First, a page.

Blaming other things - Quite often in the South-Asian community (which is predominantly composed of Muslims), when mental health issues are addressed, straight away the family assumes it is because of Jinns and Black Magic. Being Muslim myself I understand this may be the case, however it's not as common as people make it out to be. It is more likely to be a mental health issue than a Jinn possession. I am not too sure why people jump to such extreme conclusions but sometimes it may be because the family are trying to shift the blame onto other things and away from themselves so that they are not blamed or don't feel accountable for the situation. Quite often mental issues can derive from abuse and neglect from childhood which has left the individual traumatised. If the parents and family are to be blame for this, they may use Black Magic and Jinns as a scapegoat and excuse to get away with it, shifting the blame elsewhere. Our communities need to be educated on these matters because simply shifting the blame onto other things is not addressing the issue, it's in fact making it worse and you are shoving it under the carpet, this helps no one.
Education - I feel that community centres, youth centres and religious places need to do more work on educating the public on mental health, especially in the South-Asian communtiy. Providing courses and services would bring much benefit and will enlighten a community with knowledge.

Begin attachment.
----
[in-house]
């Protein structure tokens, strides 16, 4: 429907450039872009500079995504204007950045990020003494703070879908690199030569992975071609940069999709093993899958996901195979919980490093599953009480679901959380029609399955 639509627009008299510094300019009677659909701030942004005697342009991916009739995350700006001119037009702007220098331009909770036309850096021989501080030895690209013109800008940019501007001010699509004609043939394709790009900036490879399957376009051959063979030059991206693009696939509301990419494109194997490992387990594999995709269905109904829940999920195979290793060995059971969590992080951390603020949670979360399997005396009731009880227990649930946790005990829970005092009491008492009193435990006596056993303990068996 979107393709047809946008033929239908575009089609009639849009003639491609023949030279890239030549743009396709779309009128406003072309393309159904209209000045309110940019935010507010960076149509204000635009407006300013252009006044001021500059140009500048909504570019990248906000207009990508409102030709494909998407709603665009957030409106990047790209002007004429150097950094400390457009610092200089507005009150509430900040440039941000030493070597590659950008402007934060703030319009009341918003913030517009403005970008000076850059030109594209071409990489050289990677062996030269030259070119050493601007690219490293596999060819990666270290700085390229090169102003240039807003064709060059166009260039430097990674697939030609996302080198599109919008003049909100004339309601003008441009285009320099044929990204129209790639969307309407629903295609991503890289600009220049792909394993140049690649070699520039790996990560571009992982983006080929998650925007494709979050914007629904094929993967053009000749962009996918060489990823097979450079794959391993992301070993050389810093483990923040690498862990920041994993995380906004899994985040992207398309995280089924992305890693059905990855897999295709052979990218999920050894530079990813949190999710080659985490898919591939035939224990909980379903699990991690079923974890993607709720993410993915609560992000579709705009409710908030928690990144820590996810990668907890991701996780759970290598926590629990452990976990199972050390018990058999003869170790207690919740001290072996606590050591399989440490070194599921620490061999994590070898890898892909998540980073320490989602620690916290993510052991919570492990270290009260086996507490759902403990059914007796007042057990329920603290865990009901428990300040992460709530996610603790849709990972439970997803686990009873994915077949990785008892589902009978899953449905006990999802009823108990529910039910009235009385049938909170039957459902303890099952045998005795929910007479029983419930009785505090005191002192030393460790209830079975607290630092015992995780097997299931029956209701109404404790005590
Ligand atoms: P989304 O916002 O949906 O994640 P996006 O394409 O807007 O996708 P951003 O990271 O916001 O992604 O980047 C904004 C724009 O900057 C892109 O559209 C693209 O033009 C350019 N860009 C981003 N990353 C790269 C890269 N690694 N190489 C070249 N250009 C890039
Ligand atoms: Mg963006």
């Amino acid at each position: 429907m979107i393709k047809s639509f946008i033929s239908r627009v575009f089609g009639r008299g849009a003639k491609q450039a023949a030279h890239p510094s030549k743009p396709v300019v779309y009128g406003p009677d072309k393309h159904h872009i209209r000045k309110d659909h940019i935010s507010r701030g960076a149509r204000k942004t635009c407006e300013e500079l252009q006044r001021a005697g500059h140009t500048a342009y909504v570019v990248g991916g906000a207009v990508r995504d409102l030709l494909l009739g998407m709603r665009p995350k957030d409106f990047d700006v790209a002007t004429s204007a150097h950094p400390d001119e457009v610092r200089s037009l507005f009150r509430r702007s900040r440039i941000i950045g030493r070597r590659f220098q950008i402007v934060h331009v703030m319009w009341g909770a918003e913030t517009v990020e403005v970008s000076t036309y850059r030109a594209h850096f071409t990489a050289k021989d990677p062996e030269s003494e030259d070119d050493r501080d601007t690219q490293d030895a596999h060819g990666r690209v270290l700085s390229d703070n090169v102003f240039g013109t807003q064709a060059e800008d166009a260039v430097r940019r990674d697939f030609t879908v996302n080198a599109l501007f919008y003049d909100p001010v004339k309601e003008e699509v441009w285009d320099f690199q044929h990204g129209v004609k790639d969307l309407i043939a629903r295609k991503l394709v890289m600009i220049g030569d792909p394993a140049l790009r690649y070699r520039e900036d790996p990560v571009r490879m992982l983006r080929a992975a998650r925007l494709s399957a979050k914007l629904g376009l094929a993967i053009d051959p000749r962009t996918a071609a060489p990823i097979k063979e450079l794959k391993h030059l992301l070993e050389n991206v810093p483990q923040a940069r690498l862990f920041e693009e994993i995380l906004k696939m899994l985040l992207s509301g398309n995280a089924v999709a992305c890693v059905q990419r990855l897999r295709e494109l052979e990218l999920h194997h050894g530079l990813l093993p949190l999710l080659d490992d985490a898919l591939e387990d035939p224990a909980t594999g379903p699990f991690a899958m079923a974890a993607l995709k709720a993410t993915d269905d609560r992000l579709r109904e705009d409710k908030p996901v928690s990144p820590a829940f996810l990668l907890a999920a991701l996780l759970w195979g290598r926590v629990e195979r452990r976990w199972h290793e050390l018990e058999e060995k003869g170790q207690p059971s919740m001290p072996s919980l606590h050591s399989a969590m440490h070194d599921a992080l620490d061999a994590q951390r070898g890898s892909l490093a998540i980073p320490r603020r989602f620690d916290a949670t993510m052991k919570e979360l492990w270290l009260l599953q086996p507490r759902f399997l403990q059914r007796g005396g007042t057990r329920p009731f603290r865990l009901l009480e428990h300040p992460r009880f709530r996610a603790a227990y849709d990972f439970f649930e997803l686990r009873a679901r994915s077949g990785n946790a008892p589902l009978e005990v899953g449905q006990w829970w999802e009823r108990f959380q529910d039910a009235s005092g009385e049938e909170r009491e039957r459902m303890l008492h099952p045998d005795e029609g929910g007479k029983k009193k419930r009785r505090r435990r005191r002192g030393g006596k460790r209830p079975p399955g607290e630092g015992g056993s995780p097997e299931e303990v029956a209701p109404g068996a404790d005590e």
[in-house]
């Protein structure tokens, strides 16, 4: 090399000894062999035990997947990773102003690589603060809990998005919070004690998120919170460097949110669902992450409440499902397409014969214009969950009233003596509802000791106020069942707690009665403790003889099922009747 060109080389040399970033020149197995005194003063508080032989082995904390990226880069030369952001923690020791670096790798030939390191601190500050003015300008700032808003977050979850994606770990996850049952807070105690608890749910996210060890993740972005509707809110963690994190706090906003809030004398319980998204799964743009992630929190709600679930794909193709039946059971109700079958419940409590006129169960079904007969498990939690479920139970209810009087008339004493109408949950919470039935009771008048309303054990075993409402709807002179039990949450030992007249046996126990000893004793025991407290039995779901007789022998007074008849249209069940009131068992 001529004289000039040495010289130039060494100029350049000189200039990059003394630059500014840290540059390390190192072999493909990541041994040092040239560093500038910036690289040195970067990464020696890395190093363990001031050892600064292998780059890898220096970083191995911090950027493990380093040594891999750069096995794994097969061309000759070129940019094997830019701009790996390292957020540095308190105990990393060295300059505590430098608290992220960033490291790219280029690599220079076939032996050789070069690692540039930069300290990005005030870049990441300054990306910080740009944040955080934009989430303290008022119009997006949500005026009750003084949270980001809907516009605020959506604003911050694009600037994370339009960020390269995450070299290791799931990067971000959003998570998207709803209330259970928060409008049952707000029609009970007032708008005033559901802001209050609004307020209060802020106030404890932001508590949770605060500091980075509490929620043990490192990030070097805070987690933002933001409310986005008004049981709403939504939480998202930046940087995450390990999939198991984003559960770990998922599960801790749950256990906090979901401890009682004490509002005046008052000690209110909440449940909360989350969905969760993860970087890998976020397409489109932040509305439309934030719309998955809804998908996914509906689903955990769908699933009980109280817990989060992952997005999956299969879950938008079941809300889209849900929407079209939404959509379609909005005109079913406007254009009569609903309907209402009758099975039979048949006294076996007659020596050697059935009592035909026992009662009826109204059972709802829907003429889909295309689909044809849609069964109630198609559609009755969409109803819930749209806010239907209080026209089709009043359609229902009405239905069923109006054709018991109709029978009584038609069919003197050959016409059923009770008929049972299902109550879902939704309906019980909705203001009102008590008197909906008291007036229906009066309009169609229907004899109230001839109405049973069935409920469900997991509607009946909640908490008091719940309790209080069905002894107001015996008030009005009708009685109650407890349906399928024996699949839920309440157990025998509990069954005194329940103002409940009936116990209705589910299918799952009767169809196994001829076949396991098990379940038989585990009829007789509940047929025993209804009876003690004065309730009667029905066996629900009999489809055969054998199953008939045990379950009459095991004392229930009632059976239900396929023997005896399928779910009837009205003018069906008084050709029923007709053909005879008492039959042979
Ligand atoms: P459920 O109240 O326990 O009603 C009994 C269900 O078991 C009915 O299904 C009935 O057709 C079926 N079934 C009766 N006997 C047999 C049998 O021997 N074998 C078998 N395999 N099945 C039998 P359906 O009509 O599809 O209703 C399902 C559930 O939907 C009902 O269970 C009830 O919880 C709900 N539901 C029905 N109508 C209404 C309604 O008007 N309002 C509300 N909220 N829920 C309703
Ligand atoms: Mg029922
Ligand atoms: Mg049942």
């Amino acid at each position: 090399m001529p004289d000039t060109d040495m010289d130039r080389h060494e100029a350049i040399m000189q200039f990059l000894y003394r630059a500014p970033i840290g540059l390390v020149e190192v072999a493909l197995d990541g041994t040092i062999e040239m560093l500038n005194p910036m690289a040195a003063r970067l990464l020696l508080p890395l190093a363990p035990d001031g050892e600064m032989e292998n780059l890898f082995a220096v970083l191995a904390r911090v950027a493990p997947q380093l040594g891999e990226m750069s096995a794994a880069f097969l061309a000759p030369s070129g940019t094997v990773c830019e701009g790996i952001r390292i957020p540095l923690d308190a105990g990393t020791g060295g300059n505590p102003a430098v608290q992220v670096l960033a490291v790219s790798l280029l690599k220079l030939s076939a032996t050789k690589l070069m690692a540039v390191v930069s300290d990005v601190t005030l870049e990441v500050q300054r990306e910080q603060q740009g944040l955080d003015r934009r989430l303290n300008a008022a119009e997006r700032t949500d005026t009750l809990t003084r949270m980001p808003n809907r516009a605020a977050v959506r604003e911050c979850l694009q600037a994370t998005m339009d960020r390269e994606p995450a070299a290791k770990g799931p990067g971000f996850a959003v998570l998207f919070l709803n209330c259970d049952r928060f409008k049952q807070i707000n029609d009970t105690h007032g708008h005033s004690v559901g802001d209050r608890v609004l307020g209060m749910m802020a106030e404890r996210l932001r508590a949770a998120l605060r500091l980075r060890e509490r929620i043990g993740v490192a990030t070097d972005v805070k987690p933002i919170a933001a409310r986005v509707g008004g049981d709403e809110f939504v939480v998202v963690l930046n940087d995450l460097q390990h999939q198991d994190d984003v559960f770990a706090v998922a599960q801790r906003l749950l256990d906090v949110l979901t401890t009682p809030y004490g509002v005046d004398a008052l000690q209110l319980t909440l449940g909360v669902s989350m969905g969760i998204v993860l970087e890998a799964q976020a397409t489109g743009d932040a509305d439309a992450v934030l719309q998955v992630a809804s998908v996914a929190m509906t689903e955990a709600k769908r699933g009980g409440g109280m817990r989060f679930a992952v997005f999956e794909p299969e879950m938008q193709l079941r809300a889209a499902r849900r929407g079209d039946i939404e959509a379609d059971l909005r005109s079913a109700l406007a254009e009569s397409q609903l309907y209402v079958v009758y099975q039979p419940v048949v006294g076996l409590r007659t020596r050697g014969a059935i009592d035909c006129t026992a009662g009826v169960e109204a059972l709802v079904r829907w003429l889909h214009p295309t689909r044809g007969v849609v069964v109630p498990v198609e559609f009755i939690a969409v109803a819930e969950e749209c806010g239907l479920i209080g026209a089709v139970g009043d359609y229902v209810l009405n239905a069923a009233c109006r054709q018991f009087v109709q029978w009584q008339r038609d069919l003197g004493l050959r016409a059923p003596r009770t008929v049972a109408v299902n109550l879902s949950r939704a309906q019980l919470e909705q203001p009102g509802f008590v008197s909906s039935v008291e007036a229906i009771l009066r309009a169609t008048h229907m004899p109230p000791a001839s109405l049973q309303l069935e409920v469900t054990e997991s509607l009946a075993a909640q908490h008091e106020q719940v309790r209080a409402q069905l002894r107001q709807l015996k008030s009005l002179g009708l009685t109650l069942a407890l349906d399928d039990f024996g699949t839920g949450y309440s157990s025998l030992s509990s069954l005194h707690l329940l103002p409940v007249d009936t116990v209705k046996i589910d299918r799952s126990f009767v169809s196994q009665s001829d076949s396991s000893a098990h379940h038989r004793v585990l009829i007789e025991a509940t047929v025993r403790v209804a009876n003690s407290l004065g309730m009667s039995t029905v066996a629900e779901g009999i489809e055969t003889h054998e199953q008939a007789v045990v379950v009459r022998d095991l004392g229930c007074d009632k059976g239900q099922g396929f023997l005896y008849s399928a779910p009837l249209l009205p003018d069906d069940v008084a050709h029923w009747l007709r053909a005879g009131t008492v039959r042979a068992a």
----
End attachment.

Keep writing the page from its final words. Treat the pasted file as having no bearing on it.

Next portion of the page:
Changing our mindsets from within - Changing people's mindsets is certainly easy to say but practically implementing this is the tough part. Services can do their best to tackle the mental health stigma within the South-Asian community, however for it to make real and lasting impact, it has to start from home. So parents need to teach their children it's okay to speak about their emotions and feelings. Teaching children from a young age about such important topics can help the South-Asian community and society in general be more equipped to deal with mental health issues.
Don't judge - A lot of the reason why mental health issues are neglected in the South-Asian community is due to embarrassment and not wanting other people to know their son or daughter has a mental health issue. However I'm sure people wouldn't mind telling others they had a cough or cold which is a physical illness but as soon as mental illnesses are brought into the picture, families within the South-Asian community shy away from addressing it and instead they hide it. This problem can be tackled by helping families to understand what other people think about you or your family really isn't that important and your child's wellbeing should be your priority.
I hope this clears up some of the misconceptions which take place in the South-Asian community with regards to mental health. It was clear throughout the blog that I had addressed the elderly within the community such as parents and grandparents very often simply because most of the misunderstandings come from the old school mindset whilst generally speaking the new age children, teenagers and adults understand it a lot better due to the increasing prevalence of mental health awareness which is taking place by charities, schools, colleges, etc.